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Psychol Sci. 2016 Jul;27(7):957-72. doi: 10.1177/0956797616643070. Epub 2016 Jun 1.

The Genetics of Success: How Single-Nucleotide Polymorphisms Associated With Educational Attainment Relate to Life-Course Development.

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Department of Medicine, Duke University School of Medicine Social Science Research Institute, Duke University
Department of Psychology & Neuroscience, Duke University Department of Psychiatry and Behavioral Sciences, Duke University School of Medicine Center for Genomic and Computational Biology, Duke University MRC Social, Genetic & Developmental Psychiatry Research Centre, Institute of Psychiatry, Psychology & Neuroscience, King's College London.
Center for Genomic and Computational Biology, Duke University.
Graduate School of Education, Stanford University.
Department of Psychology & Neuroscience, Duke University.
Dunedin Multidisciplinary Health & Development Research Unit, Department of Psychology, University of Otago.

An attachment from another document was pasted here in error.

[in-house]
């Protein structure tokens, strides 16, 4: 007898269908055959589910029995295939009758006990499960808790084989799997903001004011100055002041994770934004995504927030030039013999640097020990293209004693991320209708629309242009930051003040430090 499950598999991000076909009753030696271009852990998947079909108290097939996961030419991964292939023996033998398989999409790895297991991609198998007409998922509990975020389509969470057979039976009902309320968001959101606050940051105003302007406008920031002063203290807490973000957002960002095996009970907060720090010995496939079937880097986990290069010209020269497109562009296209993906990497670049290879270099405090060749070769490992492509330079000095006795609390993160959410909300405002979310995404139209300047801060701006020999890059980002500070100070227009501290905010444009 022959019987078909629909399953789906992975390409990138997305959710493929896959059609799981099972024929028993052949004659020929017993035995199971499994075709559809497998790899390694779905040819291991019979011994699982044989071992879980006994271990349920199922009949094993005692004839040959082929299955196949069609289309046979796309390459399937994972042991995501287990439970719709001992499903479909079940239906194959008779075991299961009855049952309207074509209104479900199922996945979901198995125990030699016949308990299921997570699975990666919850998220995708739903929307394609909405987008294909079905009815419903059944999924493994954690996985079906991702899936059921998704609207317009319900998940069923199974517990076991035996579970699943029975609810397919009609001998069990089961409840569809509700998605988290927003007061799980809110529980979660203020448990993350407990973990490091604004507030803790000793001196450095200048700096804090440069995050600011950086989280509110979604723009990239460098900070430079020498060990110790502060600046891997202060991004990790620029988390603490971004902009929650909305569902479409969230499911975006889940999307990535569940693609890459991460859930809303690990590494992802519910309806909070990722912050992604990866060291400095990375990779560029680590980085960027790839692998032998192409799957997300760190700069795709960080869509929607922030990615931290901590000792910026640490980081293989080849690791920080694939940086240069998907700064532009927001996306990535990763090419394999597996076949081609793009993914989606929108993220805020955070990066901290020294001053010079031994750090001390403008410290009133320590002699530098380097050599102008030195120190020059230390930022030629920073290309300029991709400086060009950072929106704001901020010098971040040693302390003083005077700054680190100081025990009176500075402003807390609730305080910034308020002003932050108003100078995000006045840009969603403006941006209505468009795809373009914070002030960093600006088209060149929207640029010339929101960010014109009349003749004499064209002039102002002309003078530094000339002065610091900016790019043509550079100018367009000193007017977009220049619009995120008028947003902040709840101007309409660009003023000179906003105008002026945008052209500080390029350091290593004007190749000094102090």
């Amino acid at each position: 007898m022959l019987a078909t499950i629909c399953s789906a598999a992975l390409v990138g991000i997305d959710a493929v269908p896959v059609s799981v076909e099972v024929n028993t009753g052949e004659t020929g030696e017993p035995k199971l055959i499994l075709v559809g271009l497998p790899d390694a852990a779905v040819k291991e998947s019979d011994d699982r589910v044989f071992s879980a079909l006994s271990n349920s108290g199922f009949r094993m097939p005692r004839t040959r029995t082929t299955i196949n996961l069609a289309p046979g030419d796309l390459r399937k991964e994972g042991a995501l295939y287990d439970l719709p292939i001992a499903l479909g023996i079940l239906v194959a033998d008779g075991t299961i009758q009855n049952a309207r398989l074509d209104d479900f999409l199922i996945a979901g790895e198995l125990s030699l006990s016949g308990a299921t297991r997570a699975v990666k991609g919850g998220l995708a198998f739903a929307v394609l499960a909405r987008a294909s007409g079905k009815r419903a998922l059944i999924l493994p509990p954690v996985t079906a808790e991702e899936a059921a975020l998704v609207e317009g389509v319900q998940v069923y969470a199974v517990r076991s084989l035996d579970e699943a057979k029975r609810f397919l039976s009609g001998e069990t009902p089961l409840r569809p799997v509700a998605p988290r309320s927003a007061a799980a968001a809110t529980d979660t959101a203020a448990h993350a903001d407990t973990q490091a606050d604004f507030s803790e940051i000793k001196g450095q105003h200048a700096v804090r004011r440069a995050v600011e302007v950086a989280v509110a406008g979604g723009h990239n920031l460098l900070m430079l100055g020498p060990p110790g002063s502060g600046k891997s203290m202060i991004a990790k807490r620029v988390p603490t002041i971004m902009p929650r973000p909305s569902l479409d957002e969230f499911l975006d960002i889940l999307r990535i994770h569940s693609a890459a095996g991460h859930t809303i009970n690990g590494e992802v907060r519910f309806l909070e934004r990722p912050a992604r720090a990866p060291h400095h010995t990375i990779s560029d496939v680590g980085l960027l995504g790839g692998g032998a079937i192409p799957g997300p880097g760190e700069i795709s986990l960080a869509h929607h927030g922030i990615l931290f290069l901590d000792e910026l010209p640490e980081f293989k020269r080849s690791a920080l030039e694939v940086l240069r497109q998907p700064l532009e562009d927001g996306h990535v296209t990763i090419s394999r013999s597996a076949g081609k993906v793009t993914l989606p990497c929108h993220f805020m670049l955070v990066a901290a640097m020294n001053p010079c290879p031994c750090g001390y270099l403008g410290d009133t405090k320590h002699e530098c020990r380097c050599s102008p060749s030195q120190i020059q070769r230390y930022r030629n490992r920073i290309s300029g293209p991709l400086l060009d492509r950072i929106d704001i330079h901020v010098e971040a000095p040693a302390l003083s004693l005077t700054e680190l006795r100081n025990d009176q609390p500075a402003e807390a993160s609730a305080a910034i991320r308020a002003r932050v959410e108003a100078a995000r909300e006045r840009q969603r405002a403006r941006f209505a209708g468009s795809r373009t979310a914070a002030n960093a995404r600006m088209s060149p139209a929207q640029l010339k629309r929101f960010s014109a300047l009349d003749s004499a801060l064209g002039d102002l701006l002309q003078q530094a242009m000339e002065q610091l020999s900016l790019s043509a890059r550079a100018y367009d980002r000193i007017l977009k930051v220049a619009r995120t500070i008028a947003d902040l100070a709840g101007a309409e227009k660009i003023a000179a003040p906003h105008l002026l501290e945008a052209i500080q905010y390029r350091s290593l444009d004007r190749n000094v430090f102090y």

A previous genome-wide association study (GWAS) of more than 100,000 individuals identified molecular-genetic predictors of educational attainment. We undertook in-depth life-course investigation of the polygenic score derived from this GWAS using the four-decade Dunedin Study (N = 918). There were five main findings. First, polygenic scores predicted adult economic outcomes even after accounting for educational attainments. Second, genes and environments were correlated: Children with higher polygenic scores were born into better-off homes. Third, children's polygenic scores predicted their adult outcomes even when analyses accounted for their social-class origins; social-mobility analysis showed that children with higher polygenic scores were more upwardly mobile than children with lower scores. Fourth, polygenic scores predicted behavior across the life course, from early acquisition of speech and reading skills through geographic mobility and mate choice and on to financial planning for retirement. Fifth, polygenic-score associations were mediated by psychological characteristics, including intelligence, self-control, and interpersonal skill. Effect sizes were small. Factors connecting DNA sequence with life outcomes may provide targets for interventions to promote population-wide positive development.


adult development; behavior genetics; genetics; intelligence; personality

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